Partial stroke testing can also be automated. PLC-based safety systems are quite capable of being programmed to perform the partial stroke tests, as well as record the results and alarm failures on a given schedule. Similarly, with appropriate instrumentation on the valve, it is possible to determine speed of response and predict stroking times. These variables can be used to determine any dete- riorating trends in the valves. This serves to increase the diagnostic coverage on the valve.
An examination of the equations for pre- dicting PFD, (as per IEC 61508), will show that the most influential variables are: failure rate; proof testing interval and diagnostic coverage. Partial stroke testing serves to improve two of these variables. Figure 1 and the following analyses illustrate this situation.
This simple system has a safety function. If the pressure in the vessel goes high, for any reason, the pressure switch signals the basic process control system (BPCS), which, in turn, signals the actuator to close the inlet valve. If we assume that the system has a turnaround every two years, and the safety function is only tested at that time, and the components have no diagnostic coverage, then using some typical failure data from OREDA and a proven IEC compliant SIL software tool, like SilCoreTM, we can calcu- late a PFD for the safety function:
It is relatively easy to apply automated diagnostic coverage to a computerized con- trol system. So using the same failure rate and MTTR values, if we assume that the diagnostic coverage for the BPCS is 90% (i.e. 90% of failures are discovered and fixed while still incipient), the PFD calculation yields:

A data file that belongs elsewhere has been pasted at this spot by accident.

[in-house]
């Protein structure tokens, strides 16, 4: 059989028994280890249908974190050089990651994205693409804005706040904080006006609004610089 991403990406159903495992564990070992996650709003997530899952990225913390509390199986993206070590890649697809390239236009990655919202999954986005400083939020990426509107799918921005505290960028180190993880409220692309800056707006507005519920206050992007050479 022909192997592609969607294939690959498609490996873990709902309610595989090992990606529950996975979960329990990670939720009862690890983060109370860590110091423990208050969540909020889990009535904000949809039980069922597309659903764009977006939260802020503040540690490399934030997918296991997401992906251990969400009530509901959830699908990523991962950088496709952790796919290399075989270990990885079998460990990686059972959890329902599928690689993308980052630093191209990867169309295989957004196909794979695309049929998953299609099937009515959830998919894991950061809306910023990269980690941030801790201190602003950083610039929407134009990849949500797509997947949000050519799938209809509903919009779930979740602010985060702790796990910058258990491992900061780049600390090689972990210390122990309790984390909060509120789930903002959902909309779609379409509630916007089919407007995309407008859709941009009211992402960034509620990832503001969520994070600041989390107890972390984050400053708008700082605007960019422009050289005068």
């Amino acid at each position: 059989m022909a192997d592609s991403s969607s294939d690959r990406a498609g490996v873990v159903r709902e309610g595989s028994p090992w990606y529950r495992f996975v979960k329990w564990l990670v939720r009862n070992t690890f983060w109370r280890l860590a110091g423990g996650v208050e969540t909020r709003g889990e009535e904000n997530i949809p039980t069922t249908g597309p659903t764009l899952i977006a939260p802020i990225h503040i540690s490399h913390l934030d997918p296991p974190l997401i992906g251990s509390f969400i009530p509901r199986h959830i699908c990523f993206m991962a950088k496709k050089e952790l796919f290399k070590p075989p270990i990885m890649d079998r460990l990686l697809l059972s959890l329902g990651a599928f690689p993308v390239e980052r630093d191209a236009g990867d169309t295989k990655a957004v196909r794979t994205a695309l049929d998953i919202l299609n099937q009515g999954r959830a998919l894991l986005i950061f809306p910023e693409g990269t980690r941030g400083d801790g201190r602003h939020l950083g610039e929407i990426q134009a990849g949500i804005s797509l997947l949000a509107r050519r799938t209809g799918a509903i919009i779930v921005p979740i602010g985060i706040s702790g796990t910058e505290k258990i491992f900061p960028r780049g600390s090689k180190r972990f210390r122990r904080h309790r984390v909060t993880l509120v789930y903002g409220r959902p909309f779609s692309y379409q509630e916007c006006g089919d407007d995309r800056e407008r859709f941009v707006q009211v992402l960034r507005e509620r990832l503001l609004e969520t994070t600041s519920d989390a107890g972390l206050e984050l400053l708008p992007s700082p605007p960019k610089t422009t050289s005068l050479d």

It is also relatively easy to proof test the sensors and the BPCS at shorter intervals than the turnaround. So if we assume a proof-testing interval of six months for the sensors, the PFD calculation yields:
Now let us apply partial stroke testing to the valve. Earlier we said 46 of 125 valve failures were due to sticking. Therefore the failure rate for the sticking failure mode is (46/125)* 10.94 = 4.03 failures/106 hours and the failure rate that will not yield to par- tial stroke testing is 10.94 - 4.03 = 6.91 fail- ures/106 hours. Now the diagnostic coverage for sticking valves is much higher (say 90%) and the test can be automated to happen (say every three months).